If you are in Scottsdale, Arizona October 24 – 26, stop by and meet Christal and Richard Creel and see the Genuine Shelby 427 S/C Cobra CSX 4000 and the Vista Blue Shelby Equipped V-8 Mustang on display. Come see these beautiful cars and have a piece of chocolate with some very patriotic Americans who never let our Troops down! www.arizonashelbycobras.comDetails
AAP Platoon Mom Kathleen Salmas has been supporting Army soldiers of 321st Field Artillery Regiment deployed to Afghanistan. Their words describe why we do this patriotic work on behalf of our Nation’s Heroes. “I would like to Thank You for the unprecedented support my platoon has received from you! Your generosity, support and willingness to help…Details
Remember our troops on Halloween!
Send a SPOOKY card and a box of candy to a small Platoon.For more information, contact Campaign Director ARLINE GRANT at: firstname.lastname@example.org
Put the following information in the subject line of your e-mail:TREATS – CURRENT SUPPORTER
(for people already supporting a Soldier along with the name of your Soldier) TREATS – NEW SUPPORTER
(go to our website and fill out an application at the top of the page and put TREATS – New Supporter, in the ‘comment’s section)
in order to view and print our posters, you need to download Adobe Acrobat Reader here, which is free and safe.
Army Regulation 670-1 , Wear and Appearance of Army Uniforms and Insignia , is the governing authority for the wear of Army uniforms. Paragraph 28-18 governs the wear of the United States Flag on Army Uniforms.
The flag may only be worn on the utility and organizational uniforms (such as the camouflage BDU). The flag may only be worn during joint-duty and multinational deployments. When the servicemember returns to home station, the flag must be removed. (Guide Note: A message went out in February 2004 changing this restriction, and making the U.S. Flag a mandatory uniform componant for all soldiers, effective October 1, 2005Details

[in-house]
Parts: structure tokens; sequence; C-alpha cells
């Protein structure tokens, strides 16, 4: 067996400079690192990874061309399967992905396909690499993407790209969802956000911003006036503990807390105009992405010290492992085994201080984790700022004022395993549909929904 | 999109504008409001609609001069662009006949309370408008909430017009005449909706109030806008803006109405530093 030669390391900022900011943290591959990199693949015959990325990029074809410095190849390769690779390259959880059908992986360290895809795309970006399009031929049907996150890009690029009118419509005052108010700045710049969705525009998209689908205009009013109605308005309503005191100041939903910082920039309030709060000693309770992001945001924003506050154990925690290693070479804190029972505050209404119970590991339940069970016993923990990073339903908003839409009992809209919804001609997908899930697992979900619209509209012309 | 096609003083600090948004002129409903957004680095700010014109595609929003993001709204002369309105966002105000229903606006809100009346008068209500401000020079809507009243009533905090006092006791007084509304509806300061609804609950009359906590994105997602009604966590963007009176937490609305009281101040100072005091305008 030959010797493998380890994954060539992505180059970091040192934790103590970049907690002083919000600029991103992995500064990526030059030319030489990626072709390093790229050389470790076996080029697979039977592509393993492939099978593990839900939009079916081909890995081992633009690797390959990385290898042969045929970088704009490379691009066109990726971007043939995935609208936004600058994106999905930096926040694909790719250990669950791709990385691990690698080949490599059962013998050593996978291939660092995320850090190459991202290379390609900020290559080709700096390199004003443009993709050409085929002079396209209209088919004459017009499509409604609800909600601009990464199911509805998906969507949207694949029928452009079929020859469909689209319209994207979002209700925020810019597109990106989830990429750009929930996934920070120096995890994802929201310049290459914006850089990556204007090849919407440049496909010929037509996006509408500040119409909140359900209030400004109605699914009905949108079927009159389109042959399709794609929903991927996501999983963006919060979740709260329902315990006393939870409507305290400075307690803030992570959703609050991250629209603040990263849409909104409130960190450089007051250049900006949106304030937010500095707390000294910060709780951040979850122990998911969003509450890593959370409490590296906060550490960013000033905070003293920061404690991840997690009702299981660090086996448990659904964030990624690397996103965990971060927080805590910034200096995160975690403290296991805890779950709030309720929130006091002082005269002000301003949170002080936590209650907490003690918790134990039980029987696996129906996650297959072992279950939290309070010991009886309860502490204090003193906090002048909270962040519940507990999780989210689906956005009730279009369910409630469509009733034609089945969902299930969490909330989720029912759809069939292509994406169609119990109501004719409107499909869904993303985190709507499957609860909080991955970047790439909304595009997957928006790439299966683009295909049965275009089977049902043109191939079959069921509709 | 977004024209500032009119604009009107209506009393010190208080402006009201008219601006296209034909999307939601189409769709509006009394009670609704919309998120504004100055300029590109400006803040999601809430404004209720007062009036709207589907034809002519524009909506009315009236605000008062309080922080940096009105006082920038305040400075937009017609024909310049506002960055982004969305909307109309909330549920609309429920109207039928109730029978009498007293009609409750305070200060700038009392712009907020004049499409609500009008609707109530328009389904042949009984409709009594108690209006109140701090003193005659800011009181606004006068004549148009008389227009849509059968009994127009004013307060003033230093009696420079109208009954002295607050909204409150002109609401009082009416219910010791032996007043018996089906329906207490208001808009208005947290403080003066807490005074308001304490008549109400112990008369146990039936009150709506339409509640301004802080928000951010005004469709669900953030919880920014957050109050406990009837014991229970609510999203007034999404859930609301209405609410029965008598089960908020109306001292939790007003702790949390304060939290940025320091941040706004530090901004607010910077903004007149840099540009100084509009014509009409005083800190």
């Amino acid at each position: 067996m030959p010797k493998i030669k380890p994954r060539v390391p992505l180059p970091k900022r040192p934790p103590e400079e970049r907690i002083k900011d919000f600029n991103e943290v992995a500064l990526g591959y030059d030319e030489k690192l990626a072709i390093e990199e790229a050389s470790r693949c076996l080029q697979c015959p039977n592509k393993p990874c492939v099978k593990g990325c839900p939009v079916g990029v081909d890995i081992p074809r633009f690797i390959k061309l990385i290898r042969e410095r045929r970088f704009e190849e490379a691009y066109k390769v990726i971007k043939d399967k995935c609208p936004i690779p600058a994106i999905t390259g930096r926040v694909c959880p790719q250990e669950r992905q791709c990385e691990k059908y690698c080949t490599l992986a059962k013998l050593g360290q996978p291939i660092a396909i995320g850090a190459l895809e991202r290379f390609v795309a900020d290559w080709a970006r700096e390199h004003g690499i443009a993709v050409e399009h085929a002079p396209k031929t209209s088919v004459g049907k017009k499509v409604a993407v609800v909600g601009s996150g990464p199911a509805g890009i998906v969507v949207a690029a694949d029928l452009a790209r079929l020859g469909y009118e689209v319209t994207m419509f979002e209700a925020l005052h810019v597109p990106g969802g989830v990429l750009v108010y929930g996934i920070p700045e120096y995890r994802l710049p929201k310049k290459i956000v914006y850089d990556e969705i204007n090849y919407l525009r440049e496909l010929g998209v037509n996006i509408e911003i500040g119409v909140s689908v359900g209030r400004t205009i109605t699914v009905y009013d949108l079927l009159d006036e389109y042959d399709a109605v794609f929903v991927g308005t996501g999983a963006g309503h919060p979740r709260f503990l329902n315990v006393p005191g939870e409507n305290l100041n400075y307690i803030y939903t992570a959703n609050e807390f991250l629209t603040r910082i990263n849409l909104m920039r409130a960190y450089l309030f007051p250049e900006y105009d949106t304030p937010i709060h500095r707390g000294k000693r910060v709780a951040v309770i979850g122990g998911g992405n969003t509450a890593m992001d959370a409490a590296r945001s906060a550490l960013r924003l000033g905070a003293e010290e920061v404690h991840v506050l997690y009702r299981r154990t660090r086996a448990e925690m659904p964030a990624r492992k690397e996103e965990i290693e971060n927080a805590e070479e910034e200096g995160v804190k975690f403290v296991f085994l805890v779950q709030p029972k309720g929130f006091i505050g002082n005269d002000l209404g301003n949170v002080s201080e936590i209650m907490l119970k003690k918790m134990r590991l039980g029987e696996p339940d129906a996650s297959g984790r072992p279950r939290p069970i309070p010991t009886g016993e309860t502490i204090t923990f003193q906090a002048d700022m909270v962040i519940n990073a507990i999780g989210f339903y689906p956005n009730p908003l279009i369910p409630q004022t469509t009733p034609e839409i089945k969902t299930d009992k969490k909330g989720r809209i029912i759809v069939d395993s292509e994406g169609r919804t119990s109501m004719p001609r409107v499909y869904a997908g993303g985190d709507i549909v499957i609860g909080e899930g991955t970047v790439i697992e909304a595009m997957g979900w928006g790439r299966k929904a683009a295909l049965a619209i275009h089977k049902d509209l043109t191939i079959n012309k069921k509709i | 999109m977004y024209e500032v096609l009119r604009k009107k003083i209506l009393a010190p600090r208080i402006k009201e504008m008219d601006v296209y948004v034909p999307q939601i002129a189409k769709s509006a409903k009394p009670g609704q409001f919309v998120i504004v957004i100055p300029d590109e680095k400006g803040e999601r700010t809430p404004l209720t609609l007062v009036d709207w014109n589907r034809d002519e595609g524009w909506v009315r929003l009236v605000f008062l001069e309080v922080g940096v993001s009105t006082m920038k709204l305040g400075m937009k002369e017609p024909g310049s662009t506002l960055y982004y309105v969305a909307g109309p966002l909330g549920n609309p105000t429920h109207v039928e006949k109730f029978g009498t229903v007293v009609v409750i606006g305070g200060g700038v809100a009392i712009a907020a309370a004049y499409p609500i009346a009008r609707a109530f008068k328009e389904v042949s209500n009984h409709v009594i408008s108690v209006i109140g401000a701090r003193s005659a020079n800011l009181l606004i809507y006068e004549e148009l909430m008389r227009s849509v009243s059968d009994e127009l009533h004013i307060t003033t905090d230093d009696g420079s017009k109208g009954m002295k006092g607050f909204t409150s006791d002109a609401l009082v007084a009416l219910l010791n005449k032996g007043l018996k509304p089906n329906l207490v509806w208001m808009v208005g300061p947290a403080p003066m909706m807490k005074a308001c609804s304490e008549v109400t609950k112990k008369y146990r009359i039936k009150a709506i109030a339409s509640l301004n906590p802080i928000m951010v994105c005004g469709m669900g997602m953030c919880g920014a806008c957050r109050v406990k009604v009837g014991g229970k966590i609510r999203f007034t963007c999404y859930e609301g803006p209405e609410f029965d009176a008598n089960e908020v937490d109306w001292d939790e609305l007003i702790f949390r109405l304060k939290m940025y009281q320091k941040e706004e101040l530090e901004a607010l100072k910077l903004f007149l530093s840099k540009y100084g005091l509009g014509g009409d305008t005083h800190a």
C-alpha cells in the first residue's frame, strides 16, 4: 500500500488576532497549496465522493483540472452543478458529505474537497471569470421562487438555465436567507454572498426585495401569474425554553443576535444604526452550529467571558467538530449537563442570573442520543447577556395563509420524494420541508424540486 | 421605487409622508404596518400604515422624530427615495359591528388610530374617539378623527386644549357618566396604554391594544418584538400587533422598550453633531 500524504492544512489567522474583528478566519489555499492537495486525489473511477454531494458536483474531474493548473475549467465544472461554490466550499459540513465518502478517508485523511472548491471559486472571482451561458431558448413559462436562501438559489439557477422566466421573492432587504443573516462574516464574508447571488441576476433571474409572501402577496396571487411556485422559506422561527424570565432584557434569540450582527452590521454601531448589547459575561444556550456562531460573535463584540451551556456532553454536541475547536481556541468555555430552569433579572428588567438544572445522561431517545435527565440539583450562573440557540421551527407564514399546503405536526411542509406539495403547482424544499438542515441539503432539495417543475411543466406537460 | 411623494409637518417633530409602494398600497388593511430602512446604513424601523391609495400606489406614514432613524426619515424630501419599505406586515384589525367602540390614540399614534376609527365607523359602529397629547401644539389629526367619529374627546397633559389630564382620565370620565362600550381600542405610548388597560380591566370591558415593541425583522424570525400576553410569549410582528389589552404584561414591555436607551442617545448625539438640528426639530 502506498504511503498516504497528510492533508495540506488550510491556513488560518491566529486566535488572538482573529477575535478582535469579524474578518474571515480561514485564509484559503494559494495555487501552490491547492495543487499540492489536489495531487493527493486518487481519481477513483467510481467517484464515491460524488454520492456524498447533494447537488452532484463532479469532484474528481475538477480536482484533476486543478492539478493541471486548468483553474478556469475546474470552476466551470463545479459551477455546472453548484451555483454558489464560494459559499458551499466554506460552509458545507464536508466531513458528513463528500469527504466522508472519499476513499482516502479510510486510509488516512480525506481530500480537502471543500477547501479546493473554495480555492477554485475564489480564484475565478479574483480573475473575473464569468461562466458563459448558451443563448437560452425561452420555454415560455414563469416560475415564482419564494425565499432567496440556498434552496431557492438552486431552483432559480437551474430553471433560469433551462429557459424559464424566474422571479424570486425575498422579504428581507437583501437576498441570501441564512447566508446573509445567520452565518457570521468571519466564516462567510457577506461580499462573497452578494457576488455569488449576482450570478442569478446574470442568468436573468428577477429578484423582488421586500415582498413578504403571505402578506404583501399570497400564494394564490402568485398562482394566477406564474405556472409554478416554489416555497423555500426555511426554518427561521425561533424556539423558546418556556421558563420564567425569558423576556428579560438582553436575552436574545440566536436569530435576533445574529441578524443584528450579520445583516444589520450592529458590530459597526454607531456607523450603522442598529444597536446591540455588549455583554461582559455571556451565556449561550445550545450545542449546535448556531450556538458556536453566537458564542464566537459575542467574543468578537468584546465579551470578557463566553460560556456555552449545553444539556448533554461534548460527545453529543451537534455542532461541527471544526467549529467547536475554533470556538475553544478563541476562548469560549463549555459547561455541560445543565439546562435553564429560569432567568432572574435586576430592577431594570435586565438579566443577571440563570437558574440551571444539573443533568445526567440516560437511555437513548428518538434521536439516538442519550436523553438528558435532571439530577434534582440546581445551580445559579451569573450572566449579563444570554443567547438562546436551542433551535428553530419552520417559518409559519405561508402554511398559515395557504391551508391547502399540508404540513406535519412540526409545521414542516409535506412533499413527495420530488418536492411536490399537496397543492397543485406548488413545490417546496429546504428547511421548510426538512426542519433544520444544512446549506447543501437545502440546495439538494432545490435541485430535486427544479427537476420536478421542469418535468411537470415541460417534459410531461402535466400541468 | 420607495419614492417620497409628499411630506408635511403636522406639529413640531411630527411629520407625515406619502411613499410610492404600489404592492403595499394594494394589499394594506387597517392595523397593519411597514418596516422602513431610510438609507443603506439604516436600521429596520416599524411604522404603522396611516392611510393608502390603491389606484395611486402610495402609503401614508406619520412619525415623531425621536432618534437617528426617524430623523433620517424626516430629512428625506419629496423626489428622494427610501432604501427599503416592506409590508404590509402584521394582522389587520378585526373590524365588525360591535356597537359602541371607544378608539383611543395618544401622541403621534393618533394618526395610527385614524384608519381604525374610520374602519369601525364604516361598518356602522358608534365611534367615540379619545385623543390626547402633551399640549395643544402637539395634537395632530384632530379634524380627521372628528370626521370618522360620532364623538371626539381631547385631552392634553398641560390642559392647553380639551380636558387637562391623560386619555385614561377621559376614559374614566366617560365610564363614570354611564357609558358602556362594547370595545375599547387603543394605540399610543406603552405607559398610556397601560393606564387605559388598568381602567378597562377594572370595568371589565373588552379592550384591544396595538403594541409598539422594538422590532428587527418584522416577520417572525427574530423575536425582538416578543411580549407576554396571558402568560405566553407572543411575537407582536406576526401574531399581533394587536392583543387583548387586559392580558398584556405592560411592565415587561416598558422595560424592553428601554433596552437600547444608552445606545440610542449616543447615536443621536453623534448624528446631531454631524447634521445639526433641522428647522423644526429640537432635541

Not only do these Heroes keep our country safe and the Freedom Bells Ringing but are also providing the same for other nations seeking democracy. Your thoughtful gifts we the recovering depend on provides a loving spirit that motivates and inspires our Soldiers, reminding them that our country and fellow Americans are backing us and…Details
Thank you to everyone for all the time and energy you give in making AAP run. We are so blessed to have such an awesome team of dedicated people.
|By Jamie Findlater
Special to American Forces Press Service
|WASHINGTON, April 28, 2008 – Ida Hagg knows all about care packages; in fact, after 10 years of sending them out, she’s pretty much an expert.”The troops appreciate beef jerky, sunflower seeds, movies, DVDs,” she said. “In the outlying areas, they appreciate receiving baby wipes and socks and hygiene products — and all this is topped off with tons of cookies.”Hagg first realized the importance of care packages when her own son was deployed to the Balkans, she explained during an “ASY Live” BlogTalkRadio interview. The online radio program is an extension of the Defense Department’s America Supports You program, which connects citizens and companies with servicemembers and their families serving at home or abroad.”In every letter he would send, he would talk about how nine out of 10 of his buddies did not receive regular mail,” Hagg said.Since 1998, her organization, “Adopt a Platoon,” has been sending out thousands of care packages to let U.S. troops know they care. In fact, she said, the group sends out about 30,000 pieces of mail and care packages a month.”It is my experience,” Hagg said, “that Americans want to support the troops, but unless they have a deployed servicemember — a spouse or a son or daughter in the military — … they don’t know how. … For this reason, we rely greatly on our ‘platoon moms and dads.’”The group also works closely with combat hospitals and gets word from chaplains who tell them what items the troops need the most.|